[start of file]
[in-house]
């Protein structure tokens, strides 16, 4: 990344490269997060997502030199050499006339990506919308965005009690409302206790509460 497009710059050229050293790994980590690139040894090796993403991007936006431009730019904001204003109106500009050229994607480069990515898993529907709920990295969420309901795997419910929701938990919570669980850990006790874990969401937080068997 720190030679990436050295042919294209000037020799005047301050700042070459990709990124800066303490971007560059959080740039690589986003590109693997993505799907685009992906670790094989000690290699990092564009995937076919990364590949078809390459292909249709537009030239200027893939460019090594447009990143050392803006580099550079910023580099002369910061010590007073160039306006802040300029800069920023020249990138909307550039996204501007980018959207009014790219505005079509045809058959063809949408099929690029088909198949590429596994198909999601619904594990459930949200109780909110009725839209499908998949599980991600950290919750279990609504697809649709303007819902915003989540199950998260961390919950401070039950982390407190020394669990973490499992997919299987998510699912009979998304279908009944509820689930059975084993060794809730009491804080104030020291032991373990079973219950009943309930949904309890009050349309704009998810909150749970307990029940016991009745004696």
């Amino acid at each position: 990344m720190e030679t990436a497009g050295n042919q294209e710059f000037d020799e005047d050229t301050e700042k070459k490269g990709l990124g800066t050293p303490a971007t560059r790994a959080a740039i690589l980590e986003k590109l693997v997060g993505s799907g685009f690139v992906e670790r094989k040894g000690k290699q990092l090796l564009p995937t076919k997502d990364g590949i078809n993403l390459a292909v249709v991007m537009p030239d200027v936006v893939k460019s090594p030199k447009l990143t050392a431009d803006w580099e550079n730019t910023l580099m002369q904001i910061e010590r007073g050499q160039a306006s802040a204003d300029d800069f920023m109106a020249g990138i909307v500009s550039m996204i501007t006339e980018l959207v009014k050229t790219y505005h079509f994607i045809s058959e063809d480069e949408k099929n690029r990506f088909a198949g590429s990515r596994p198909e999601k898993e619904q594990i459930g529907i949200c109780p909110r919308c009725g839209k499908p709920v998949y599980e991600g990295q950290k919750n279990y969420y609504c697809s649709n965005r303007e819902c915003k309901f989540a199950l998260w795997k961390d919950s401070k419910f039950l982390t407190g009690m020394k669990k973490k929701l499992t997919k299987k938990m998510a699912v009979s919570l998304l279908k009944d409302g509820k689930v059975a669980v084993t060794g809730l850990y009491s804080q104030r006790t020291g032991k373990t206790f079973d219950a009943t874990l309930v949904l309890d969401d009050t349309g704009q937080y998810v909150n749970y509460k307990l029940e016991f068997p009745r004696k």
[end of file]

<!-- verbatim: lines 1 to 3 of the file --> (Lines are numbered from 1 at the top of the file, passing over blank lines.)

[in-house]
């Protein structure tokens, strides 16, 4: 990344490269997060997502030199050499006339990506919308965005009690409302206790509460 497009710059050229050293790994980590690139040894090796993403991007936006431009730019904001204003109106500009050229994607480069990515898993529907709920990295969420309901795997419910929701938990919570669980850990006790874990969401937080068997 720190030679990436050295042919294209000037020799005047301050700042070459990709990124800066303490971007560059959080740039690589986003590109693997993505799907685009992906670790094989000690290699990092564009995937076919990364590949078809390459292909249709537009030239200027893939460019090594447009990143050392803006580099550079910023580099002369910061010590007073160039306006802040300029800069920023020249990138909307550039996204501007980018959207009014790219505005079509045809058959063809949408099929690029088909198949590429596994198909999601619904594990459930949200109780909110009725839209499908998949599980991600950290919750279990609504697809649709303007819902915003989540199950998260961390919950401070039950982390407190020394669990973490499992997919299987998510699912009979998304279908009944509820689930059975084993060794809730009491804080104030020291032991373990079973219950009943309930949904309890009050349309704009998810909150749970307990029940016991009745004696």
């Amino acid at each position: 990344m720190e030679t990436a497009g050295n042919q294209e710059f000037d020799e005047d050229t301050e700042k070459k490269g990709l990124g800066t050293p303490a971007t560059r790994a959080a740039i690589l980590e986003k590109l693997v997060g993505s799907g685009f690139v992906e670790r094989k040894g000690k290699q990092l090796l564009p995937t076919k997502d990364g590949i078809n993403l390459a292909v249709v991007m537009p030239d200027v936006v893939k460019s090594p030199k447009l990143t050392a431009d803006w580099e550079n730019t910023l580099m002369q904001i910061e010590r007073g050499q160039a306006s802040a204003d300029d800069f920023m109106a020249g990138i909307v500009s550039m996204i501007t006339e980018l959207v009014k050229t790219y505005h079509f994607i045809s058959e063809d480069e949408k099929n690029r990506f088909a198949g590429s990515r596994p198909e999601k898993e619904q594990i459930g529907i949200c109780p909110r919308c009725g839209k499908p709920v998949y599980e991600g990295q950290k919750n279990y969420y609504c697809s649709n965005r303007e819902c915003k309901f989540a199950l998260w795997k961390d919950s401070k419910f039950l982390t407190g009690m020394k669990k973490k929701l499992t997919k299987k938990m998510a699912v009979s919570l998304l279908k009944d409302g509820k689930v059975a669980v084993t060794g809730l850990y009491s804080q104030r006790t020291g032991k373990t206790f079973d219950a009943t874990l309930v949904l309890d969401d009050t349309g704009q937080y998810v909150n749970y509460k307990l029940e016991f068997p009745r004696k």